No matter how long it’s been since I’ve been in my kayak, or how far life has drawn me away from the river, when winter begins to melt out of the mountains, I am lured back.
I start watching the river levels. In anticipation, my paddle gear gets shuffled from the back of the garage toward the front. I patch that tear in the neck gasket of my drysuit because I know I’ll be cold, and I wait.
I suffered my first spring. I paddled every Class II creek I could find, creeks still rimmed in ice, wearing a secondhand, semi-dry top and some wetsuit pants, praying that I wouldn’t have to swim out of my kayak.
But I did. I remember doing jumping jacks on a beach downstream of Avery on the St Joe River, trying desperately to warm myself enough so that I was able to get back in my kayak and continue downstream. That spring I seriously considered trying something else. Eventually, though, I found myself paddling with people that knew what they were doing. They had drysuits. They stayed warm. When I bought my first drysuit, everything changed. I learned to kayak.
When spring circled back around the following year, I was prepared.
The mountains of North Idaho are full of whitewater that only comes out to play during spring, and kayakers will do whatever they have to do to get their whitewater fix. They’ve been biding their time all winter, patiently waiting for the sun to gather enough strength to pull old man winter out of the mountains.
Bribe some snowmobilers to drag a bunch of boats to the put-in? Done it. Hike a few miles up a creek through knee deep snow, pulling our kayaks behind us like sled-dogs pulling sleds? Done it. Bury a truck up to the axles in snow and decide to dig it out AFTER paddling? Done it.
Because when you slide off the shore and paddle out into a spring swollen creek, the world changes. Work. Bills. Busted furnaces. They all slip underneath the waves to be replaced by the epiphanic thud of boulders rolling along the creek bottom underneath you, the sound waves churning through the water, turning your plastic kayak into a drum. Everyday worries disappear under avalanche chutes terminating in crystal blue ice walls, towering over your head as you paddle past.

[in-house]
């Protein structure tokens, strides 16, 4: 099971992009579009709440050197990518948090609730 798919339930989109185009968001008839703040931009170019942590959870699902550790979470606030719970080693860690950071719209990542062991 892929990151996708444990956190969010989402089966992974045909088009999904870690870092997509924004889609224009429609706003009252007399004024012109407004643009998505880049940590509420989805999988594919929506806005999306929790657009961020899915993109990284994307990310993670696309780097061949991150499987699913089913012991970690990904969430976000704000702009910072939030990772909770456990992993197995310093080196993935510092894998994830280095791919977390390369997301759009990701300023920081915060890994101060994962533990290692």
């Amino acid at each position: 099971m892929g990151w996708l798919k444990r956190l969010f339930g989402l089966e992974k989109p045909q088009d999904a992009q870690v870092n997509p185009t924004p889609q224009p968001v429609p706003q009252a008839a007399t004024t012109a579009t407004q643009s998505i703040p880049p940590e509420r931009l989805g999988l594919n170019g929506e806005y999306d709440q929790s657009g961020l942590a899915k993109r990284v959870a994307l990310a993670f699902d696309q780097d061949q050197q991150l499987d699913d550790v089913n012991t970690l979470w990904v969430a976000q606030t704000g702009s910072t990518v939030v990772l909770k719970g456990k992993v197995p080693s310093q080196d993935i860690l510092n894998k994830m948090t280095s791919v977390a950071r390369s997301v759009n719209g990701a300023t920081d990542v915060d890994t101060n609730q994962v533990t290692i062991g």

There are some creeks that exemplify this more than others. These creeks run a milky blue, as if they had drained straight from the underbelly of a glacier. They flow clear over granite bedrock all morning until meltwater from the remnants of snows still clinging to the canyon walls — snow that began melting as soon as the morning sun touched it — finally reaches the valley bottom, and suddenly turns the creek an opaque white.
Pondering the return of spring from your kayak while cresting waves grown tall by melting snow is unlike anything else I’ve experienced.
As spring advances, even creeks that usually trickle out of the mountains become torrents. The prospects for adventure multiply, and so does the danger. Swelling waters move fallen trees and debris, sometimes causing logjams. There’s nothing gut-wrenching like coming around a blind corner on a raging creek and seeing a tree across the channel in front of you.
I paddled the Lochsa River many springs ago when the water level was rising rapidly. I found myself paddling next to a bull elk floating belly up in the spring sun, huge antlers dragging on the cobbles below. I have always imagined that some truck hit him as he crossed the road that winter, and he died on the rocks next to the river. Then the spring runoff reached a point where an old bull elk from the mountains of Idaho floated away to the Pacific.
Whitewater kayaking is dangerous. If you are thinking about trying it for the first time I congratulate you, then ask you to seriously consider whether you will would enjoy finding yourself knocked upside down and backwards in whitewater, holding your breath, while your face freezes, as you try to roll back upright. If so, I promise, you will glow at the end of an epic day of whitewater.
There are several paddling groups in the area such as the Spokane Canoe and Kayak Club, and I’ve never met a kayaker who wasn’t willing to help someone new to the sport. Give it a try.
Spring always seems to come slow, then leaves quickly. As it vanishes, so do many of the creeks flowing out of our mountains. Paddlers begin trekking west toward Hood River, or to the west slope of the Cascades to continue their whitewater dreams. Others head back into the mountains to pursue other sports such as rock climbing or mountain-biking. Next spring, though, they will be watching the river levels rise and eagerly planning the first run of the season.